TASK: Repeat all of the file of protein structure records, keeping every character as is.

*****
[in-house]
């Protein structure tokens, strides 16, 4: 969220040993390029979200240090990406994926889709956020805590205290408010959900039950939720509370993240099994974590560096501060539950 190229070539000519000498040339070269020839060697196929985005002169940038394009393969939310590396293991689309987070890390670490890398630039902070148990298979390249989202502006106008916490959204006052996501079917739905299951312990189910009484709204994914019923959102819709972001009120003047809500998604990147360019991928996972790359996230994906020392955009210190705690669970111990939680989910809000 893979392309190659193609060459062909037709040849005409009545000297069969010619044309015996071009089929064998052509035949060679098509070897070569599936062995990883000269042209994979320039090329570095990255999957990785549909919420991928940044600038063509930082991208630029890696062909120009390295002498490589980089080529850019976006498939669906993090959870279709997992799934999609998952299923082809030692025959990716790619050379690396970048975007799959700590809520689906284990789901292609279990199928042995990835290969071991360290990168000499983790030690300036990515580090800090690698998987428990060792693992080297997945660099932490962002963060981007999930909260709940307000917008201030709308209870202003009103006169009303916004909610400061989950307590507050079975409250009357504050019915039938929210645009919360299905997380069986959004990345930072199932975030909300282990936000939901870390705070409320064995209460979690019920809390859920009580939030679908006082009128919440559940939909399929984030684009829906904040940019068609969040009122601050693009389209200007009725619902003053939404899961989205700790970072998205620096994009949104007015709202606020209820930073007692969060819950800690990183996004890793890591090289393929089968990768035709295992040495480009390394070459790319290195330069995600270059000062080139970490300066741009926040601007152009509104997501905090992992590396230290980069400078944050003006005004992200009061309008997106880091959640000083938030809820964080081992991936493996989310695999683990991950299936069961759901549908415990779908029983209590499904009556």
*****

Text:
[in-house]
């Protein structure tokens, strides 16, 4: 969220040993390029979200240090990406994926889709956020805590205290408010959900039950939720509370993240099994974590560096501060539950 190229070539000519000498040339070269020839060697196929985005002169940038394009393969939310590396293991689309987070890390670490890398630039902070148990298979390249989202502006106008916490959204006052996501079917739905299951312990189910009484709204994914019923959102819709972001009120003047809500998604990147360019991928996972790359996230994906020392955009210190705690669970111990939680989910809000 893979392309190659193609060459062909037709040849005409009545000297069969010619044309015996071009089929064998052509035949060679098509070897070569599936062995990883000269042209994979320039090329570095990255999957990785549909919420991928940044600038063509930082991208630029890696062909120009390295002498490589980089080529850019976006498939669906993090959870279709997992799934999609998952299923082809030692025959990716790619050379690396970048975007799959700590809520689906284990789901292609279990199928042995990835290969071991360290990168000499983790030690300036990515580090800090690698998987428990060792693992080297997945660099932490962002963060981007999930909260709940307000917008201030709308209870202003009103006169009303916004909610400061989950307590507050079975409250009357504050019915039938929210645009919360299905997380069986959004990345930072199932975030909300282990936000939901870390705070409320064995209460979690019920809390859920009580939030679908006082009128919440559940939909399929984030684009829906904040940019068609969040009122601050693009389209200007009725619902003053939404899961989205700790970072998205620096994009949104007015709202606020209820930073007692969060819950800690990183996004890793890591090289393929089968990768035709295992040495480009390394070459790319290195330069995600270059000062080139970490300066741009926040601007152009509104997501905090992992590396230290980069400078944050003006005004992200009061309008997106880091959640000083938030809820964080081992991936493996989310695999683990991950299936069961759901549908415990779908029983209590499904009556």